This is where things become tricky. As I have explained previously, a complementary product is a standalone offering that improves the platform’s value proposition for users. On marketplaces, complementary products are often SaaS tools to help build liquidity and monetize in the process. However, platforms already have an underlying product that pre-dates them. This underlying product is certainly enhanced by the presence of the platform. So the platform could be viewed as a complementary product of the underlying product, but not vice versa.

Rather, on platforms, complementary products as a form of monetization are restricted to in-house, standalone apps distributed to their users. In other words, this form of monetization puts platforms in competition with their own developers. This is not always a bad thing — platforms can use this approach to build liquidity on the supply side — e.g. Google Maps, Chrome, and YouTube in the early days of Android. But as platforms scale, conflicts inevitably emerge between larger developers and these complementary products. This creates risks related to disintermediation, multi-tenanting, and in some cases, anti-trust concerns. As a result, this is best used as a secondary or tertiary monetization model.

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The Roku Channel is a great example of a complementary product. Roku launched its first product in 2008 — a set-top box that allowed viewers to watch on-demand streaming channels like Netflix on their TV screen. As adoption increased, it attracted more media companies (small and large) who wanted to reach Roku’s user base via its channel store. Then in 2017, Roku launched its own free, ad-supported streaming destination — the Roku Channel. This gave Roku more attention and ad inventory to monetize but also led to conflicts with partners like HBO and NBC. Other examples include Apple Music on iOS, which has led to conflicts with Spotify — a major developer on iOS.

Monetization Models Unavailable to Platforms

So far, I have listed three monetization options available to platforms — commissions, advertising, and complementary products. In contrast, other types of networks can use up to six monetization models. So let’s take a look at the constraints that prevent platforms from using the remaining three.

Paywalls

Paywalled marketplaces require at least one set of participants to pay before they can interact with other participants. If you think about it, every platform is in essence a paywalled marketplace already. Customers need to adopt (and often pay for) the underlying product first. For example, iOS users (consumers) need to buy an Apple device, Appexchange users (enterprises) need to subscribe to Salesforce, Shopify app store users (online retailers) need to subscribe to Shopify, etc. Therefore, it is unviable to ask them to pay again to access an app store. In addition, attempting that can limit the potential market for developers, making it more difficult to reach liquidity.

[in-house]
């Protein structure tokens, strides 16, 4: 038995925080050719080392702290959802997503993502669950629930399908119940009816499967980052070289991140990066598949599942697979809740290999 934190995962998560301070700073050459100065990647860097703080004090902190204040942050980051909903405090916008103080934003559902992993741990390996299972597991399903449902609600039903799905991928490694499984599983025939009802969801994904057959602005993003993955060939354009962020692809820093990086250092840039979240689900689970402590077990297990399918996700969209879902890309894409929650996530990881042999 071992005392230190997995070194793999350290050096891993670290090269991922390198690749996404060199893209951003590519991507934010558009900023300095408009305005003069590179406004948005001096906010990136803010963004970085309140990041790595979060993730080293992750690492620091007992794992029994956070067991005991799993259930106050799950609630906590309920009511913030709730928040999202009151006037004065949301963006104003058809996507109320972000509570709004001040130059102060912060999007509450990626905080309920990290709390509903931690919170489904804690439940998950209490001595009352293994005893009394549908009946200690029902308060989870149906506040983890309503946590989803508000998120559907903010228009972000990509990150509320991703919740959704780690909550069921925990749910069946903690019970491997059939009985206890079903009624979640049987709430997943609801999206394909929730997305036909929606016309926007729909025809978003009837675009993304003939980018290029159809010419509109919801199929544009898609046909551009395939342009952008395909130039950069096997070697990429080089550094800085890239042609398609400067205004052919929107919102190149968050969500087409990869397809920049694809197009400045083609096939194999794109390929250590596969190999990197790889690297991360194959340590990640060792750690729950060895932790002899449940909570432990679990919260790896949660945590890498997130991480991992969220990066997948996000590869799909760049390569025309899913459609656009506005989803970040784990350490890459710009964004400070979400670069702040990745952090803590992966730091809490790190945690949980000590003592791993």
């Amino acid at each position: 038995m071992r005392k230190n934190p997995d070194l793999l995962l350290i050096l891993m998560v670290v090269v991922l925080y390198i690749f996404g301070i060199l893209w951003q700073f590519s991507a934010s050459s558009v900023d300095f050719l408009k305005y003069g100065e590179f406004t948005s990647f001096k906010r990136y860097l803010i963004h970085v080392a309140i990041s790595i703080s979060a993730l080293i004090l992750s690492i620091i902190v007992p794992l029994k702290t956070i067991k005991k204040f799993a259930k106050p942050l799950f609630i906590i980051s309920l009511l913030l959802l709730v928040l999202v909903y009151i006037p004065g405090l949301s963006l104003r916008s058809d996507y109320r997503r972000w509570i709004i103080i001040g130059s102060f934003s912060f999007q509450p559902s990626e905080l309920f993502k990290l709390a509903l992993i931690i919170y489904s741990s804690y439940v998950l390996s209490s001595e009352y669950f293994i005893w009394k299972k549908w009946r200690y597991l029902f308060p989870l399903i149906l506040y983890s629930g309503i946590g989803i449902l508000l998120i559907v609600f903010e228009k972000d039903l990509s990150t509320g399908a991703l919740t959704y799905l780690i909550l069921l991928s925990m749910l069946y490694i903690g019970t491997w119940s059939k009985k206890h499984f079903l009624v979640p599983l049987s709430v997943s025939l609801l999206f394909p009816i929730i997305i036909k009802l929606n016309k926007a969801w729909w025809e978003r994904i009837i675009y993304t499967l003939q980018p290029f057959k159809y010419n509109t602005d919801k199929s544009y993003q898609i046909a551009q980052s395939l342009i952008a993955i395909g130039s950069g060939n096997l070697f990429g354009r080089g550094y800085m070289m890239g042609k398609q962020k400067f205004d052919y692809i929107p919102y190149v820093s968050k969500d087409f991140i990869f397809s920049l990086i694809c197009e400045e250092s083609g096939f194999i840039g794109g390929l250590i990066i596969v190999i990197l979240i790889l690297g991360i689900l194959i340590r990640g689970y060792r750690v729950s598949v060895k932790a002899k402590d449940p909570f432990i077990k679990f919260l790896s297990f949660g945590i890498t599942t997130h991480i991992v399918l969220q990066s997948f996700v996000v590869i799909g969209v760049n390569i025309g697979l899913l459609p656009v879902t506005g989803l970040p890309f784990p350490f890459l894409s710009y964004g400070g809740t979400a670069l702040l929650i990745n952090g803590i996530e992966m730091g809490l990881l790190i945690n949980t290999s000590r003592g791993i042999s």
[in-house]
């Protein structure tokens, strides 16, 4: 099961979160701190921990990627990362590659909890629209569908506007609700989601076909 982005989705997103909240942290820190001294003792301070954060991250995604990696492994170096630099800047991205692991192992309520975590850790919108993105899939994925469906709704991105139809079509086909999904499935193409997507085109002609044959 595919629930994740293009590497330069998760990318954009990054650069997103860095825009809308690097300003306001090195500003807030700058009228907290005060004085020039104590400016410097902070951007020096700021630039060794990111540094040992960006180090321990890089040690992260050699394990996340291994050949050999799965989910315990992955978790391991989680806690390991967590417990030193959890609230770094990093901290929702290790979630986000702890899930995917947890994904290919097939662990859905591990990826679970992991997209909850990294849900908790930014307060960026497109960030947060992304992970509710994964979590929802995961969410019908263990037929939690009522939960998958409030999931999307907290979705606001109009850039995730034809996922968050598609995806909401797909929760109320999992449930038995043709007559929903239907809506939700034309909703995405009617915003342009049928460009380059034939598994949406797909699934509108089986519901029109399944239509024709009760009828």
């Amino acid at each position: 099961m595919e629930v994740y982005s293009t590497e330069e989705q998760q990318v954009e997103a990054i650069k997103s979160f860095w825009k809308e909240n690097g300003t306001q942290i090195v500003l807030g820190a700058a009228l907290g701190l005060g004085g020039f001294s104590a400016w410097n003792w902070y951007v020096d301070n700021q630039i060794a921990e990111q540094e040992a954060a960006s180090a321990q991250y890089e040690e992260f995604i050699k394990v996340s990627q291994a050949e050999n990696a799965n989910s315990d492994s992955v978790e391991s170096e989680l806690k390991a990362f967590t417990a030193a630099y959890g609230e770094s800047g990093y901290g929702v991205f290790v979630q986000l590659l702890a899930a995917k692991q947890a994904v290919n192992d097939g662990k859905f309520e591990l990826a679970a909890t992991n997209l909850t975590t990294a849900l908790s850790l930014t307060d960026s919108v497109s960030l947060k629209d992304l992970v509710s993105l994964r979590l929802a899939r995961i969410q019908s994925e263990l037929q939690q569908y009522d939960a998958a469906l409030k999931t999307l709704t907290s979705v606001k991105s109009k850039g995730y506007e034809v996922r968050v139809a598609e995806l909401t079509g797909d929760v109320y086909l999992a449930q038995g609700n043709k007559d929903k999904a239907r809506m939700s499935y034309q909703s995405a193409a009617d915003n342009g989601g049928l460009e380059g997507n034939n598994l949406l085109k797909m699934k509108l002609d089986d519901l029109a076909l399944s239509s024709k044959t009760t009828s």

Charging developers for access to the platform’s customers is unviable as well. Since developers need to make a financial investment to create an app or integration, that added paywall can kill any hope of achieving liquidity. Some platforms do charge a nominal license fee, but this is more of a quality control mechanism than a monetization model.

Premium Network Tiers

A premium network tier limits interactions for at least one type of participant until they upgrade to a paid tier. This is also unviable for platforms for the same reasons as paywalls — limiting interaction opportunities restricts the potential market for developers. This would reduce the probability of a developer investing in the platform, making it harder to reach liquidity.

Derived Products

A derived product leverages interactions between participants to generate an asset that can be productized and monetized directly — usually in the form of a data or market intelligence product. Much like marketplaces, platforms cannot monetize this data directly as it is better used to improve platform quality.

To summarize, platforms are far more constrained in the ways they can monetize as compared to other types of networks. In addition, the monetization models in question are primarily applicable to platforms that unlock new capabilities (Type B platforms, e.g. iOS, Shopify) as opposed to those that merely integrate with existing products (Type A platforms, e.g. Slack, Zoom). However, they can also be used by “borderline” platforms that fall between these extremes, including Atlassian, Xero, and Roku.

Other types of networks — specifically, interaction networks, marketplaces, and data networks — can always overcome their monetization constraints by layering on new types of network effects. Platforms, however, sit on top of other products (e.g. Shopify) or networks (e.g. Slack) which makes it difficult to layer additional network effects on top. Instead, platforms are best viewed as the final layer to add on top of your network effects stack, after the monetization roadmap has been clearly defined.

Breadcrumb.vc

A network effects guide for founders

Sameer Singh

Written by

Network Effects Advisor, Author & Investor

Breadcrumb.vc

Network effects are among the most powerful, but also the most misunderstood, forces that shape technology startups. Breadcrumb.vc is my attempt to lay a “trail of breadcrumbs” to help founders find their way.

Sameer Singh

Written by

Network Effects Advisor, Author & Investor

Breadcrumb.vc

Network effects are among the most powerful, but also the most misunderstood, forces that shape technology startups. Breadcrumb.vc is my attempt to lay a “trail of breadcrumbs” to help founders find their way.